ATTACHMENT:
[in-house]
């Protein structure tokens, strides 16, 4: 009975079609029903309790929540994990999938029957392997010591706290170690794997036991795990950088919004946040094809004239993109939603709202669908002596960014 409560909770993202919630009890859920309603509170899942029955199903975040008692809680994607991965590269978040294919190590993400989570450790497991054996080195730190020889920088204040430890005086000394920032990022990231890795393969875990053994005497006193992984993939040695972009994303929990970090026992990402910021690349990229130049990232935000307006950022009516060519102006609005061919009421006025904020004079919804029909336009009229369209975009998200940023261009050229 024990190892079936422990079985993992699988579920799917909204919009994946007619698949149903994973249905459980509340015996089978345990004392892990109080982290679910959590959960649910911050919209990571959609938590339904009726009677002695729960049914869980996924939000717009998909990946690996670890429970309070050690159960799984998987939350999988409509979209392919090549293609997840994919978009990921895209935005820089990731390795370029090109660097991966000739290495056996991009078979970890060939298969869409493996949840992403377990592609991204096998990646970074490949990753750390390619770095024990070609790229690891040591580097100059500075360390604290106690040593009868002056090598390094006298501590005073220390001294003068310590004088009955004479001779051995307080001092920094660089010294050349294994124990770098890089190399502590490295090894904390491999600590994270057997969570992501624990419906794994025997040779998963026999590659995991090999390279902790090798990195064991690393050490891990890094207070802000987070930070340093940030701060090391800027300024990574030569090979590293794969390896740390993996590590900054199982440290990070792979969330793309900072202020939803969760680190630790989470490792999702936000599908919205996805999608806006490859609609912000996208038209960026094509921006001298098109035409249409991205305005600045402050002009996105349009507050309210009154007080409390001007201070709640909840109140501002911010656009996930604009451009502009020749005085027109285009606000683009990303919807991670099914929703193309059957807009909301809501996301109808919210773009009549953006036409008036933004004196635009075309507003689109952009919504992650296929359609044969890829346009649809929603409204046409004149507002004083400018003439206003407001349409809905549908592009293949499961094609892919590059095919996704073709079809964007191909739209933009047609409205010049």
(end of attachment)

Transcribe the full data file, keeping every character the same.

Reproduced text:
[in-house]
């Protein structure tokens, strides 16, 4: 009975079609029903309790929540994990999938029957392997010591706290170690794997036991795990950088919004946040094809004239993109939603709202669908002596960014 409560909770993202919630009890859920309603509170899942029955199903975040008692809680994607991965590269978040294919190590993400989570450790497991054996080195730190020889920088204040430890005086000394920032990022990231890795393969875990053994005497006193992984993939040695972009994303929990970090026992990402910021690349990229130049990232935000307006950022009516060519102006609005061919009421006025904020004079919804029909336009009229369209975009998200940023261009050229 024990190892079936422990079985993992699988579920799917909204919009994946007619698949149903994973249905459980509340015996089978345990004392892990109080982290679910959590959960649910911050919209990571959609938590339904009726009677002695729960049914869980996924939000717009998909990946690996670890429970309070050690159960799984998987939350999988409509979209392919090549293609997840994919978009990921895209935005820089990731390795370029090109660097991966000739290495056996991009078979970890060939298969869409493996949840992403377990592609991204096998990646970074490949990753750390390619770095024990070609790229690891040591580097100059500075360390604290106690040593009868002056090598390094006298501590005073220390001294003068310590004088009955004479001779051995307080001092920094660089010294050349294994124990770098890089190399502590490295090894904390491999600590994270057997969570992501624990419906794994025997040779998963026999590659995991090999390279902790090798990195064991690393050490891990890094207070802000987070930070340093940030701060090391800027300024990574030569090979590293794969390896740390993996590590900054199982440290990070792979969330793309900072202020939803969760680190630790989470490792999702936000599908919205996805999608806006490859609609912000996208038209960026094509921006001298098109035409249409991205305005600045402050002009996105349009507050309210009154007080409390001007201070709640909840109140501002911010656009996930604009451009502009020749005085027109285009606000683009990303919807991670099914929703193309059957807009909301809501996301109808919210773009009549953006036409008036933004004196635009075309507003689109952009919504992650296929359609044969890829346009649809929603409204046409004149507002004083400018003439206003407001349409809905549908592009293949499961094609892919590059095919996704073709079809964007191909739209933009047609409205010049």